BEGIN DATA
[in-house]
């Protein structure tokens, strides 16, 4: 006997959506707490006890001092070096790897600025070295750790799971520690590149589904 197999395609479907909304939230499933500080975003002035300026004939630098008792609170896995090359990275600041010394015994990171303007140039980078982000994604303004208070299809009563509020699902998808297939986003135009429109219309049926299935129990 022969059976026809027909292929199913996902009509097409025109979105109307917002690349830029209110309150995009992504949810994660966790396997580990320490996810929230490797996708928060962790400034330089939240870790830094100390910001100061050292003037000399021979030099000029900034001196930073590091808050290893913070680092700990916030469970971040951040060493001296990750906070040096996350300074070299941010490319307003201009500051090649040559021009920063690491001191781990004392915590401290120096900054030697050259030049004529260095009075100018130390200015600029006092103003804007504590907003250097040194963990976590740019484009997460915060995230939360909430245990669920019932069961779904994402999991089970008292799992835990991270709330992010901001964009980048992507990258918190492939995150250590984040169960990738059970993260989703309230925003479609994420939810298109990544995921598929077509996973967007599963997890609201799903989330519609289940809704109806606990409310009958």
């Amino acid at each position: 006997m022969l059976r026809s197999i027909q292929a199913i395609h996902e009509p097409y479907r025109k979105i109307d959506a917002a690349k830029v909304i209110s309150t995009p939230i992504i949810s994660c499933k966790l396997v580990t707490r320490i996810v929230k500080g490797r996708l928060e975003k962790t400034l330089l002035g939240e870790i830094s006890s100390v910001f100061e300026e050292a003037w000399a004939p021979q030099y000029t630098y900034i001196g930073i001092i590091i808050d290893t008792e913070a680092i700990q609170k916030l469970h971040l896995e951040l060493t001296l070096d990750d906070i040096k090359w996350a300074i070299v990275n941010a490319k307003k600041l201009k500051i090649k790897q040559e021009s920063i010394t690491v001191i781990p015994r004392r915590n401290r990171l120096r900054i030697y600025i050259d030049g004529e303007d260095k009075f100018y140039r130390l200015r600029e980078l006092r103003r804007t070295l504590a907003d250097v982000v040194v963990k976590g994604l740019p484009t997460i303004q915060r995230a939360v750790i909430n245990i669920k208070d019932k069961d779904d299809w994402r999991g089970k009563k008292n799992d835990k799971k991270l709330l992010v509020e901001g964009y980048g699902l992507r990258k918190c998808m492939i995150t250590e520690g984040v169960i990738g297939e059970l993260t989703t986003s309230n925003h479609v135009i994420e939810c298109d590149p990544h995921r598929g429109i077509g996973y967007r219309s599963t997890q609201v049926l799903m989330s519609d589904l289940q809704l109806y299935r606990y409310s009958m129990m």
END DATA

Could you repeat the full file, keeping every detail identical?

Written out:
[in-house]
């Protein structure tokens, strides 16, 4: 006997959506707490006890001092070096790897600025070295750790799971520690590149589904 197999395609479907909304939230499933500080975003002035300026004939630098008792609170896995090359990275600041010394015994990171303007140039980078982000994604303004208070299809009563509020699902998808297939986003135009429109219309049926299935129990 022969059976026809027909292929199913996902009509097409025109979105109307917002690349830029209110309150995009992504949810994660966790396997580990320490996810929230490797996708928060962790400034330089939240870790830094100390910001100061050292003037000399021979030099000029900034001196930073590091808050290893913070680092700990916030469970971040951040060493001296990750906070040096996350300074070299941010490319307003201009500051090649040559021009920063690491001191781990004392915590401290120096900054030697050259030049004529260095009075100018130390200015600029006092103003804007504590907003250097040194963990976590740019484009997460915060995230939360909430245990669920019932069961779904994402999991089970008292799992835990991270709330992010901001964009980048992507990258918190492939995150250590984040169960990738059970993260989703309230925003479609994420939810298109990544995921598929077509996973967007599963997890609201799903989330519609289940809704109806606990409310009958």
């Amino acid at each position: 006997m022969l059976r026809s197999i027909q292929a199913i395609h996902e009509p097409y479907r025109k979105i109307d959506a917002a690349k830029v909304i209110s309150t995009p939230i992504i949810s994660c499933k966790l396997v580990t707490r320490i996810v929230k500080g490797r996708l928060e975003k962790t400034l330089l002035g939240e870790i830094s006890s100390v910001f100061e300026e050292a003037w000399a004939p021979q030099y000029t630098y900034i001196g930073i001092i590091i808050d290893t008792e913070a680092i700990q609170k916030l469970h971040l896995e951040l060493t001296l070096d990750d906070i040096k090359w996350a300074i070299v990275n941010a490319k307003k600041l201009k500051i090649k790897q040559e021009s920063i010394t690491v001191i781990p015994r004392r915590n401290r990171l120096r900054i030697y600025i050259d030049g004529e303007d260095k009075f100018y140039r130390l200015r600029e980078l006092r103003r804007t070295l504590a907003d250097v982000v040194v963990k976590g994604l740019p484009t997460i303004q915060r995230a939360v750790i909430n245990i669920k208070d019932k069961d779904d299809w994402r999991g089970k009563k008292n799992d835990k799971k991270l709330l992010v509020e901001g964009y980048g699902l992507r990258k918190c998808m492939i995150t250590e520690g984040v169960i990738g297939e059970l993260t989703t986003s309230n925003h479609v135009i994420e939810c298109d590149p990544h995921r598929g429109i077509g996973y967007r219309s599963t997890q609201v049926l799903m989330s519609d589904l289940q809704l109806y299935r606990y409310s009958m129990m």